Thursday, November 12, 2015

The below info is from the NY Times at: http://www.nytimes.com/2015/10/07/opinion/why-student-debtors-go-unrescued.html?_r=0

Reading it, we have to ask the Do-Nothing Congress and the OTL (Out to Lunch) President:

So WHAT are YOU - Congress, President Obama and all you Candidates for President - Going to DO to FINALLY  RESCUE Student Loan Debtors?

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The Opinion Pages of the NY Times | Editorial

Why Student Debtors Go Unrescued

Photo
Credit Ping Zhu
A vast majority of the more than 10 million Americans who have defaulted on or are behind on repaying their student loans could have benefited from income-driven repayment plans that are intended to ease pressure on distressed borrowers and keep them from defaulting on their federal loans.
These plans can allow borrowers with low income or high debt — or both — to pay less each month, or even nothing, until their finances improve without being penalized or going into default. But many borrowers never even hear about these payment plans, thanks to poor customer service by the companies that are paid more than $600 million a year by the government to manage these accounts, process monthly payments and enroll distressed borrowers in alternative repayment plans.
As a result, borrowers who could easily have been spared slip into default. The government needs to demand more from these companies, which have operated with little oversight and have clearly been failing borrowers for a long time.
The Consumer Financial Protection Bureau, which has primary authority over the industry, has now issued a disturbing report on this problem. It can’t delay and should get the ball rolling by suing companies that violate the law and writing consumer-friendly rules that loan servicing companies would be legally required to follow.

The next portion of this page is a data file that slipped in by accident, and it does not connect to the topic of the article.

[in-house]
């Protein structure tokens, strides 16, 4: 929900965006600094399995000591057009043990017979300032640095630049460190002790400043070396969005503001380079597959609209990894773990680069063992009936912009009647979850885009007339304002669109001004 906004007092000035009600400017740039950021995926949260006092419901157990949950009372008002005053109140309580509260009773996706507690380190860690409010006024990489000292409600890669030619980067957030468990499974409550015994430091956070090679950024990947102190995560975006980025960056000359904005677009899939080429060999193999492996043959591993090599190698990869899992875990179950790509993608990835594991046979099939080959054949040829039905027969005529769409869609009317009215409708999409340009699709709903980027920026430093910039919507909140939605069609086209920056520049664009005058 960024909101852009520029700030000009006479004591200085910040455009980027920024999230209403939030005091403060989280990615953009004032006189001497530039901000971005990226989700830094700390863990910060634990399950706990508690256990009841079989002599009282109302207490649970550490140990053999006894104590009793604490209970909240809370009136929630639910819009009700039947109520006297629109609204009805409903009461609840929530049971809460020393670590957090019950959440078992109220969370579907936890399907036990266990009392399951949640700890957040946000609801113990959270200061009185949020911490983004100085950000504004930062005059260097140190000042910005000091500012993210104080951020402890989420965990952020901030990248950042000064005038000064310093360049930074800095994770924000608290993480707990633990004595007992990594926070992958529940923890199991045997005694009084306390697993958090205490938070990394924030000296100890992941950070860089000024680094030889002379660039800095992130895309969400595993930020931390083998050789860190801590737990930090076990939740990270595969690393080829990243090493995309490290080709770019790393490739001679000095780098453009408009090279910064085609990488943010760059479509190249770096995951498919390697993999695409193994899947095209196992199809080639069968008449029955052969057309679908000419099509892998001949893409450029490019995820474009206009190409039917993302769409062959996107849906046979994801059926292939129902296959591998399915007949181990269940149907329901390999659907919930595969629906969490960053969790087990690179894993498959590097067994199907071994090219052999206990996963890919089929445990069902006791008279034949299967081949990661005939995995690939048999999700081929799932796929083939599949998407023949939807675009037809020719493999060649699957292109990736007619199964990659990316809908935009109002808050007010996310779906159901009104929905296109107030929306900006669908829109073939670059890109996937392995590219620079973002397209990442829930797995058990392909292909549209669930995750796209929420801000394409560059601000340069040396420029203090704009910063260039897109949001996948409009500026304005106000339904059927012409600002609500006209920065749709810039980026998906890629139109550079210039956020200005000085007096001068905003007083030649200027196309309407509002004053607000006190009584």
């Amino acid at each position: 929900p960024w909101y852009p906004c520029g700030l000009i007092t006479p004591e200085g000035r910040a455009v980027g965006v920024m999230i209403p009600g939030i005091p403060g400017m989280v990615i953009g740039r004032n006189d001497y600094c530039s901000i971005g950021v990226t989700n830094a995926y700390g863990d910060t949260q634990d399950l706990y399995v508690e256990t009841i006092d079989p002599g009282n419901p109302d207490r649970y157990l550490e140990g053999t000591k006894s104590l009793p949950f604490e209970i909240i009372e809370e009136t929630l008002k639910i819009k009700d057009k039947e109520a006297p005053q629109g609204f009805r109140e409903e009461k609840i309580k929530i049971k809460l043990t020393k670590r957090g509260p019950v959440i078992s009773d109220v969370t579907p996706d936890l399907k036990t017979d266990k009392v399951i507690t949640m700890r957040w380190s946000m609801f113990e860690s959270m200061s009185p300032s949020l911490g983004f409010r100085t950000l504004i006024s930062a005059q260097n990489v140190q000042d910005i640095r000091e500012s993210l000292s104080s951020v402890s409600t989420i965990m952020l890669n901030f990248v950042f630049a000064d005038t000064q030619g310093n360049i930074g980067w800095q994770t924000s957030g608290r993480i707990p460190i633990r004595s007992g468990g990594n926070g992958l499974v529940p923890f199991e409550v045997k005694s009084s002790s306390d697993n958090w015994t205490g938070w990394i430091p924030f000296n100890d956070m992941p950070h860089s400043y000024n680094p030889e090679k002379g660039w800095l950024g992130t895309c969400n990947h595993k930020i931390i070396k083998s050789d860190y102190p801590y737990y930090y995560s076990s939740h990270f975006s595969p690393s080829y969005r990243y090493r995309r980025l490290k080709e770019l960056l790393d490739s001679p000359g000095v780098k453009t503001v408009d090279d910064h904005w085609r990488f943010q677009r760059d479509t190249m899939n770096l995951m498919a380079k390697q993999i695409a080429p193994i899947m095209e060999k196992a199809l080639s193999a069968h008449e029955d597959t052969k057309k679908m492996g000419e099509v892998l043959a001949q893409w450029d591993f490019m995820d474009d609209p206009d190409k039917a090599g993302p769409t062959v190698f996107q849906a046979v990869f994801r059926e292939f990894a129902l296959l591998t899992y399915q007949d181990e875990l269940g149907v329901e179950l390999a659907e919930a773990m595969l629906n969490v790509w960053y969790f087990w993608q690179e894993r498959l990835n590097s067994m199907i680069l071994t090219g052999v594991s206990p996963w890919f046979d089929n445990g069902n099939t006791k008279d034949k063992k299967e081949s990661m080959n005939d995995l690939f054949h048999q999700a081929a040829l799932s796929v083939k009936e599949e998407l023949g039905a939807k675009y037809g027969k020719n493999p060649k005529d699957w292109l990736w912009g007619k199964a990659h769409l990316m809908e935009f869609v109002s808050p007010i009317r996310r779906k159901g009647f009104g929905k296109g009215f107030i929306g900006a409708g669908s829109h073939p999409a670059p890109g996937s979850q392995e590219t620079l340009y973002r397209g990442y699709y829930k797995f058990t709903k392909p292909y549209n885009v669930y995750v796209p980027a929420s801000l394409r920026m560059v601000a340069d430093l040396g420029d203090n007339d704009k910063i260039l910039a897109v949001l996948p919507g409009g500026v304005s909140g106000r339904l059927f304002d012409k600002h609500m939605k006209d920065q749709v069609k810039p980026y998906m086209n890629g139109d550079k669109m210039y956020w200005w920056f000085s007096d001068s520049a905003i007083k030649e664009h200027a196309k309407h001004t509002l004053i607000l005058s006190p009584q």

The bureau’s report — drawn from 30,000 public comments filed with the agency from May to July — suggests that some servicers are actually pushing struggling borrowers toward default by giving them misinformation, by making it difficult for them to refinance at lower rates and by withholding valuable information about affordable payment plans that are in the struggling borrower’s best interest.
Instead of explaining how income-based payment plans protect the borrower’s credit, loan servicers sometimes tell people that their only options are to pay the full amount due or go into forbearance — a process in which the person can stop paying for a specified time, though the interest generally continues to accrue and the loan balance grows.
In some cases, borrowers reported, servicers chose to apply a larger portion of a borrower’s monthly payment to his or her low-interest loan, deliberately leaving the high-interest loan with a larger balance. Companies can make more money if loans take longer to pay off. Moreover, critics charge that the servicer business model relies on limiting the length and complexity of employees’ conversations with customers, leading them to suggest the simplest option even when it is not in the borrower’s interest.
Servicers can also fail to give borrowers lower interest rates than they are entitled to, either because they have met certain conditions — like making timely payments for a specified period — or because they are entitled to an interest break under the law. Often borrowers do not know they are entitled to the lower rate or, if they do request it, do not notice when the servicer fails to make the change.

Last year, for example, the Justice Department sued Sallie Mae and its former subsidiary, Navient, charging that they had violated the Servicemembers Civil Relief Act for nearly a decade by denying members of the military the 6 percent rate cap to which they are entitled for loans taken out before their military service began.

The Consumer Financial Protection Bureau, the Treasury Department and the Department of Education agreed last month on a basic set of principles that they believe will prevent borrowers from being eaten alive. The agreement calls for servicing companies to adopt consistent, accurate and transparent servicing standards, violations of which should be promptly punished.
The bureau can get started by vigorously enforcing the law and creating rules under which this wayward industry will be required to do business.